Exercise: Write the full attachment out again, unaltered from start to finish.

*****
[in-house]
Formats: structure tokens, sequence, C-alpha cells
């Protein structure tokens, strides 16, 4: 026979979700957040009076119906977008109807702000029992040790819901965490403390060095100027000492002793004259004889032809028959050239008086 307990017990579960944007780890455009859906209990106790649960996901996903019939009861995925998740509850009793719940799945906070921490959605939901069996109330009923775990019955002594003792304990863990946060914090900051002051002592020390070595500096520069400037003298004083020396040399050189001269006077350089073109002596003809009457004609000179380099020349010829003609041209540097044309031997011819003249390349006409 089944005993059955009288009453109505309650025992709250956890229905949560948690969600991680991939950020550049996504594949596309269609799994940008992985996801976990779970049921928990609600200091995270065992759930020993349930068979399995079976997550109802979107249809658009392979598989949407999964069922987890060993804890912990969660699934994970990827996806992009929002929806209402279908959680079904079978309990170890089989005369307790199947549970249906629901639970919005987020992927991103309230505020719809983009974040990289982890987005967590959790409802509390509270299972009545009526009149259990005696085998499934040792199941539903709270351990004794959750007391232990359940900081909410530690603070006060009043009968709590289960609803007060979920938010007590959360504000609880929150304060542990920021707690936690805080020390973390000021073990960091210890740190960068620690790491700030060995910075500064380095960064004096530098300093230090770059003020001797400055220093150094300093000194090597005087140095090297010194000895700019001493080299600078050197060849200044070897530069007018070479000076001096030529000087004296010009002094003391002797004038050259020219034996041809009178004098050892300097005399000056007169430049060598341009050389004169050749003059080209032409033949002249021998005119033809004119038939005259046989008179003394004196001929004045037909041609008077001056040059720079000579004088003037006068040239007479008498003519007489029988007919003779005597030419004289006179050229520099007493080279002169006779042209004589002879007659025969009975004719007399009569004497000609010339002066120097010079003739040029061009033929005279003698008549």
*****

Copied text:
[in-house]
Formats: structure tokens, sequence, C-alpha cells
């Protein structure tokens, strides 16, 4: 026979979700957040009076119906977008109807702000029992040790819901965490403390060095100027000492002793004259004889032809028959050239008086 307990017990579960944007780890455009859906209990106790649960996901996903019939009861995925998740509850009793719940799945906070921490959605939901069996109330009923775990019955002594003792304990863990946060914090900051002051002592020390070595500096520069400037003298004083020396040399050189001269006077350089073109002596003809009457004609000179380099020349010829003609041209540097044309031997011819003249390349006409 089944005993059955009288009453109505309650025992709250956890229905949560948690969600991680991939950020550049996504594949596309269609799994940008992985996801976990779970049921928990609600200091995270065992759930020993349930068979399995079976997550109802979107249809658009392979598989949407999964069922987890060993804890912990969660699934994970990827996806992009929002929806209402279908959680079904079978309990170890089989005369307790199947549970249906629901639970919005987020992927991103309230505020719809983009974040990289982890987005967590959790409802509390509270299972009545009526009149259990005696085998499934040792199941539903709270351990004794959750007391232990359940900081909410530690603070006060009043009968709590289960609803007060979920938010007590959360504000609880929150304060542990920021707690936690805080020390973390000021073990960091210890740190960068620690790491700030060995910075500064380095960064004096530098300093230090770059003020001797400055220093150094300093000194090597005087140095090297010194000895700019001493080299600078050197060849200044070897530069007018070479000076001096030529000087004296010009002094003391002797004038050259020219034996041809009178004098050892300097005399000056007169430049060598341009050389004169050749003059080209032409033949002249021998005119033809004119038939005259046989008179003394004196001929004045037909041609008077001056040059720079000579004088003037006068040239007479008498003519007489029988007919003779005597030419004289006179050229520099007493080279002169006779042209004589002879007659025969009975004719007399009569004497000609010339002066120097010079003739040029061009033929005279003698008549």